Yucca Mountain: The Making of an Underground Laboratory
Located about 100 miles northwest of Las Vegas, Yucca Mountain is the most thoroughly researched site of its kind in the world.
For more than 20 years the project has involved extensive scientific study on Yucca Mountain's geology, hydrology, biology, and climate.
Experts throughout the world agree that the most feasible and safe method for disposing of highly radioactive materials is to store them deep underground.
The facilities you see at the surface are only a small fraction of the science going on deep inside the distinctive ridge.
(***natural sound: TBM daylighting, people cheering***)
When the giant, Tunnel Boring Machine reached daylight at the South Portal of Yucca Mountain's Exploratory Studies Facility in 1997, it marked a major milestone-- the completion of the main tunnel that loops beneath the mountain.
In this three-dimensional, cutaway view, you can see the tunnel in relation to the surface as it slopes down, then turns south, and up toward the exit.
This tunnel serves as an underground testing facility-- a five-mile laboratory where scientists and engineers conduct studies on the rock beneath Yucca Mountain.
The tunnel will also serve as the main access point to the planned repository. An artist's conception of the footprint, or pattern of underground emplacement tunnels, is shown on this graphic.
As you'll see later, the location and spacing of this pattern will be important. Shielded transporters will move radioactive waste containers down the main tunnel to their emplacement tunnels. Let's take a closer look at the facilities, technology, and scientific experiments going on inside the mountain.
The Tunnel Boring Machine, also called the TBM, was used to excavate the five-mile tunnel. The TBM is twenty-five feet in diameter. The machine, mapping gantry, and trailing gear stretched more than a football field and a half... and were custom-built for the Yucca Mountain Project.
Workers drilled and blasted a starter tunnel, where the TBM began its work in 1994. The machine gripped the sides of the tunnel, so it could push its massive cutter head into the rock.
(***natural sound... cutting and grinding rock***)
While the cutter head bored the tunnel... conveyor belts moved the crushed rock to a designated area outside.
The TBM pulled 13 special railcars behind it that allowed scientists to study rock samples and take detailed pictures of the tunnels.
It tunneled down and into the mountain, made a left turn, continued South for more than three miles, and made another left turn... heading up and out of the mountain.
In April, 1997-- after two-and-a-half years without a serious injury to workers-- the TBM reached daylight.
But work inside Yucca Mountain was only beginning.
At key points along the main tunnel, smaller "alcoves" and "niches" have been excavated using drill-and-blast technologies and a machine called the Alpine Miner.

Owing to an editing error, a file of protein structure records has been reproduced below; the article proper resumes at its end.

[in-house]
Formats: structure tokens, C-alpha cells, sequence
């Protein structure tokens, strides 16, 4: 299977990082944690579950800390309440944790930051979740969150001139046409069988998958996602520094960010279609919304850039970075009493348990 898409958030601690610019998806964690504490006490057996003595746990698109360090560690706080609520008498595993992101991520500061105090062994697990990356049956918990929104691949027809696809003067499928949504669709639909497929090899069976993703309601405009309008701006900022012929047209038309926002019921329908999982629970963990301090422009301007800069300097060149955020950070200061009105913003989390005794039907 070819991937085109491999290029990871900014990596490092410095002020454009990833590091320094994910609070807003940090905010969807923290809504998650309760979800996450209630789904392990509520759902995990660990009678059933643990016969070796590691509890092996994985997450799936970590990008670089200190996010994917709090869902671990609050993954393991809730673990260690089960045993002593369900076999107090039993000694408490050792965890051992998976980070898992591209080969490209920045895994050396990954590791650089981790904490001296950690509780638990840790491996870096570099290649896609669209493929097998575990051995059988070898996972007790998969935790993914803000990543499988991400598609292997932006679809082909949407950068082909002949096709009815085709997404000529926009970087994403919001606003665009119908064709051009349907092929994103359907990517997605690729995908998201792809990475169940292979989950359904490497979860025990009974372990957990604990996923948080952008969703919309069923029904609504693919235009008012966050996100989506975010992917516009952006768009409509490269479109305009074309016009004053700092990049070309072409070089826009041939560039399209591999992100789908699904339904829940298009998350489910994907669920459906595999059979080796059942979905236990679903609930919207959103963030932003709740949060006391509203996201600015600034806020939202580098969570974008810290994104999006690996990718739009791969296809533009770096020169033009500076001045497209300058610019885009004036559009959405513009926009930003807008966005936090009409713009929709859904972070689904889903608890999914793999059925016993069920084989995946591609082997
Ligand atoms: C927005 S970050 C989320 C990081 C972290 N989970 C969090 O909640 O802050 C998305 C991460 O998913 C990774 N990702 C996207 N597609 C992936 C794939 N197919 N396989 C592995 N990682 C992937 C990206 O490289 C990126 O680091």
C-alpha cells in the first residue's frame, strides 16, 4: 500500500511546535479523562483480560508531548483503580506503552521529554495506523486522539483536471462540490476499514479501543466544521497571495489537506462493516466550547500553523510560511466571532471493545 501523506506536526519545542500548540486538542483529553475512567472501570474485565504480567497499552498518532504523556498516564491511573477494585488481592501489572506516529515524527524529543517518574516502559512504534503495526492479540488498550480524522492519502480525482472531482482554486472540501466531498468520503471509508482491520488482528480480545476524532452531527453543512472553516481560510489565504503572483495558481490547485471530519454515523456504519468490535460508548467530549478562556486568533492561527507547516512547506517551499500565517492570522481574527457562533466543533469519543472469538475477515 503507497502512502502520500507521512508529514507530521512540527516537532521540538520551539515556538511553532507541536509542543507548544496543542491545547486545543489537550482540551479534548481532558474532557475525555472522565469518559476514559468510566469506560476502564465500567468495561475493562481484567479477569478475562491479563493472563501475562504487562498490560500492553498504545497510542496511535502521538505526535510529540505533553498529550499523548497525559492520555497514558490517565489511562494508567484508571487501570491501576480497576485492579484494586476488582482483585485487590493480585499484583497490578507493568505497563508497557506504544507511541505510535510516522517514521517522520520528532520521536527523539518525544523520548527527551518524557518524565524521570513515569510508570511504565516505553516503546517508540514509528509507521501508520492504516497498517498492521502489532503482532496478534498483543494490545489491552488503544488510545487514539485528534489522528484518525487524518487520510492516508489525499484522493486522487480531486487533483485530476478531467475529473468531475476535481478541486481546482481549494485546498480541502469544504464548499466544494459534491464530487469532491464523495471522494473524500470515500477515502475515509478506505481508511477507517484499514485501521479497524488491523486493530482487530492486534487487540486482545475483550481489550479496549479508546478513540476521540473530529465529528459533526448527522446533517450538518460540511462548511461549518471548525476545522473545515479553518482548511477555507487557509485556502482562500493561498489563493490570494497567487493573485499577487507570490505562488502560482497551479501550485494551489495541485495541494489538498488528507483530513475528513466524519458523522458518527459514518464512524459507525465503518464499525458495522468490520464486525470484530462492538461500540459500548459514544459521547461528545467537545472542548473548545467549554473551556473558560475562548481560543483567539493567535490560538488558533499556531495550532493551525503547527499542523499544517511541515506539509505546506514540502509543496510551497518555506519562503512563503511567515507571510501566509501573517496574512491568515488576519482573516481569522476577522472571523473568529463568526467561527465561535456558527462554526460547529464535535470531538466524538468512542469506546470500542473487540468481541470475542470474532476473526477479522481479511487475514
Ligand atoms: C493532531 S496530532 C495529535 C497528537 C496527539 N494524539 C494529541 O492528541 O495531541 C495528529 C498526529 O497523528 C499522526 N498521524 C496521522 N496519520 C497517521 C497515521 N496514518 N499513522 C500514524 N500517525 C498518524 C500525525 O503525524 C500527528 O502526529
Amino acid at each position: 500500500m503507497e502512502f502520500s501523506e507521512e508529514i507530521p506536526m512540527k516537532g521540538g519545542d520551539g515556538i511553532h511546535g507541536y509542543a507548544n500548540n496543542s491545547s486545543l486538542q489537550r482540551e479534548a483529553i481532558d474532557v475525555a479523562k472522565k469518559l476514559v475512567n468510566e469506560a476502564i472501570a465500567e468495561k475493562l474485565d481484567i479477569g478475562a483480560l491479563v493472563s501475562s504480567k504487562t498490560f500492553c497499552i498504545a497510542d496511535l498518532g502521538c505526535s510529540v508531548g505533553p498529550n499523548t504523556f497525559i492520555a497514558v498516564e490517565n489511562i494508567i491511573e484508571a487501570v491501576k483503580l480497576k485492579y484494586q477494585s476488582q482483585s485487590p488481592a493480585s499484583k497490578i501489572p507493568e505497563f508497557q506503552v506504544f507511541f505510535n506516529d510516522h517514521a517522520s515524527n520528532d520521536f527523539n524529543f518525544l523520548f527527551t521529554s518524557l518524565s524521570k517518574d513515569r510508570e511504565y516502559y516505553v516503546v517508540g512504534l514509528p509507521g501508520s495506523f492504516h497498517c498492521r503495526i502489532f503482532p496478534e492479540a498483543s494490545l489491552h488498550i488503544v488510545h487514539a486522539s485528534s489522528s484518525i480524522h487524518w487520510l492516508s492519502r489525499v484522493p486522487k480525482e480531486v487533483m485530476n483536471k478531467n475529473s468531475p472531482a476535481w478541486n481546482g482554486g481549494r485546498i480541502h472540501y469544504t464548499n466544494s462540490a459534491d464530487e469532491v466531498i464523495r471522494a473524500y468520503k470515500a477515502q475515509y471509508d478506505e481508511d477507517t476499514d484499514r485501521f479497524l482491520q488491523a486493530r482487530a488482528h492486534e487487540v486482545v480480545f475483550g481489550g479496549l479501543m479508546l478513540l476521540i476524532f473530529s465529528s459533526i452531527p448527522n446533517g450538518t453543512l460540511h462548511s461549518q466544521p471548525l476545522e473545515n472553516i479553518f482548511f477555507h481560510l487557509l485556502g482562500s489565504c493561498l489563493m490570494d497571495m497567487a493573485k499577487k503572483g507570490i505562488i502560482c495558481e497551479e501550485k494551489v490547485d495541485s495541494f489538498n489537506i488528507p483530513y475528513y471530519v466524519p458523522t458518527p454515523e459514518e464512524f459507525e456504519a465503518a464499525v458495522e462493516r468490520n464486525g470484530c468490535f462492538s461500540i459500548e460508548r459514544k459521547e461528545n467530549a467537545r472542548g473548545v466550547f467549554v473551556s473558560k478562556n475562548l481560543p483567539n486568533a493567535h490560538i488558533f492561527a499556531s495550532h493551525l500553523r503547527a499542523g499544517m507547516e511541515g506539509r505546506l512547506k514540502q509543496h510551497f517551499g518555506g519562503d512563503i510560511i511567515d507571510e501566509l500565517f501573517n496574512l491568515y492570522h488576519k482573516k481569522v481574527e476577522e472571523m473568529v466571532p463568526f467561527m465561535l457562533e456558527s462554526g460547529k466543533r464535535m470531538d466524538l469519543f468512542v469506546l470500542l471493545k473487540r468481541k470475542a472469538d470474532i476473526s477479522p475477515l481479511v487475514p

(*** miner natural sound***)
The miner used two sets of massive teeth to grind and tear away solid rock.
These alcoves are underground laboratories where scientists perform tests and collect data about Yucca Mountain's geologic features.
The mountain has been drilled, poked, excavated, and prodded
Massive blocks have been cut from tunnel walls.
Many of the tests study how water moves through the mountain-- and how the water might move radioactive particles through the mountain and out to where people live.
Alcove One was the first alcove to be excavated.
Since it is closest to the surface of the mountain, experiments there focus on how rain or snow moves through weathered fractures in the rock.
It contains a series of instruments inserted into boreholes like these, that give scientists information about how rainwater might move from the mountain's surface through fractures and faults down into the rock.
Results showed that most water evaporated or moved around the alcove. A small amount, between 3 and 10 percent, was collected inside.
This test, and others, show that the fractures in Yucca Mountain drain the little water that seeps into the mountain.
Knowing where the cracks are... allows scientists to design a repository that keeps water away from the waste.
That's important because the enemy of any metal waste container is water.
"Faults" are breaks in the earth's crust where the blocks of rock on each side are moving-- or once moved-- in different directions.
While there are no faults within the repository, three important faults lie beneath Yucca Mountain on either side of the repository block.
The last major movement was tens of thousands of years ago, but all repository facilities will meet current earthquake safety standards.
Scientists believe the Bow Ridge, Ghost Dance, and Solitario Canyon faults are keys to water drainage in Yucca Mountain.
In Alcove Two, scientists have drilled boreholes across the Bow Ridge Fault and are mapping fractures and geologic features to understand how gases and fluids move through the fault.